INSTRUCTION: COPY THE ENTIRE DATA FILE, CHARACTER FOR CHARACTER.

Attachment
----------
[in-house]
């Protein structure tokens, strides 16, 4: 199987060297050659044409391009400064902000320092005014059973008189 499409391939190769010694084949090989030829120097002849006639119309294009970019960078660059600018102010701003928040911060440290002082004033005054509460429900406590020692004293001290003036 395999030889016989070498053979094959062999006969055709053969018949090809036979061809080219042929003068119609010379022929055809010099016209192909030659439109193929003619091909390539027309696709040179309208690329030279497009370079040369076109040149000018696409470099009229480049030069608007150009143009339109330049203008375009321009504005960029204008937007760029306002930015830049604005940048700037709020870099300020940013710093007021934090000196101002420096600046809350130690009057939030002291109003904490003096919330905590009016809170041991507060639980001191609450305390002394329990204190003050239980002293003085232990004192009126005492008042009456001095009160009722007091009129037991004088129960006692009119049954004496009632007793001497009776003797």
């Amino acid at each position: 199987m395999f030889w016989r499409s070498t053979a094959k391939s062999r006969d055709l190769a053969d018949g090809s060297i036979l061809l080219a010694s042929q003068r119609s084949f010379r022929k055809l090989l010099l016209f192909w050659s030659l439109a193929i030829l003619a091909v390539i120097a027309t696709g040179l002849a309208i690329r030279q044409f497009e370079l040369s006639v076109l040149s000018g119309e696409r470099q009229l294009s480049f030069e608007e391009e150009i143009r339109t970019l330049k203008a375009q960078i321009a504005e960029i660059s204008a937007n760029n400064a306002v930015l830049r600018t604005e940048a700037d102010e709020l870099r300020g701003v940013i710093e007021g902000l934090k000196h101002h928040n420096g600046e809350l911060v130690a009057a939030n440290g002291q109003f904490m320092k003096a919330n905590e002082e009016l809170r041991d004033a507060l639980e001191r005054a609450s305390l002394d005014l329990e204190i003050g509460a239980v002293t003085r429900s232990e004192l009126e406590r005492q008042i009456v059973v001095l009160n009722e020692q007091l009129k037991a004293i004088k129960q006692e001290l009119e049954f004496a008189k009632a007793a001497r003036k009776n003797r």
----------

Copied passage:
[in-house]
């Protein structure tokens, strides 16, 4: 199987060297050659044409391009400064902000320092005014059973008189 499409391939190769010694084949090989030829120097002849006639119309294009970019960078660059600018102010701003928040911060440290002082004033005054509460429900406590020692004293001290003036 395999030889016989070498053979094959062999006969055709053969018949090809036979061809080219042929003068119609010379022929055809010099016209192909030659439109193929003619091909390539027309696709040179309208690329030279497009370079040369076109040149000018696409470099009229480049030069608007150009143009339109330049203008375009321009504005960029204008937007760029306002930015830049604005940048700037709020870099300020940013710093007021934090000196101002420096600046809350130690009057939030002291109003904490003096919330905590009016809170041991507060639980001191609450305390002394329990204190003050239980002293003085232990004192009126005492008042009456001095009160009722007091009129037991004088129960006692009119049954004496009632007793001497009776003797």
């Amino acid at each position: 199987m395999f030889w016989r499409s070498t053979a094959k391939s062999r006969d055709l190769a053969d018949g090809s060297i036979l061809l080219a010694s042929q003068r119609s084949f010379r022929k055809l090989l010099l016209f192909w050659s030659l439109a193929i030829l003619a091909v390539i120097a027309t696709g040179l002849a309208i690329r030279q044409f497009e370079l040369s006639v076109l040149s000018g119309e696409r470099q009229l294009s480049f030069e608007e391009e150009i143009r339109t970019l330049k203008a375009q960078i321009a504005e960029i660059s204008a937007n760029n400064a306002v930015l830049r600018t604005e940048a700037d102010e709020l870099r300020g701003v940013i710093e007021g902000l934090k000196h101002h928040n420096g600046e809350l911060v130690a009057a939030n440290g002291q109003f904490m320092k003096a919330n905590e002082e009016l809170r041991d004033a507060l639980e001191r005054a609450s305390l002394d005014l329990e204190i003050g509460a239980v002293t003085r429900s232990e004192l009126e406590r005492q008042i009456v059973v001095l009160n009722e020692q007091l009129k037991a004293i004088k129960q006692e001290l009119e049954f004496a008189k009632a007793a001497r003036k009776n003797r």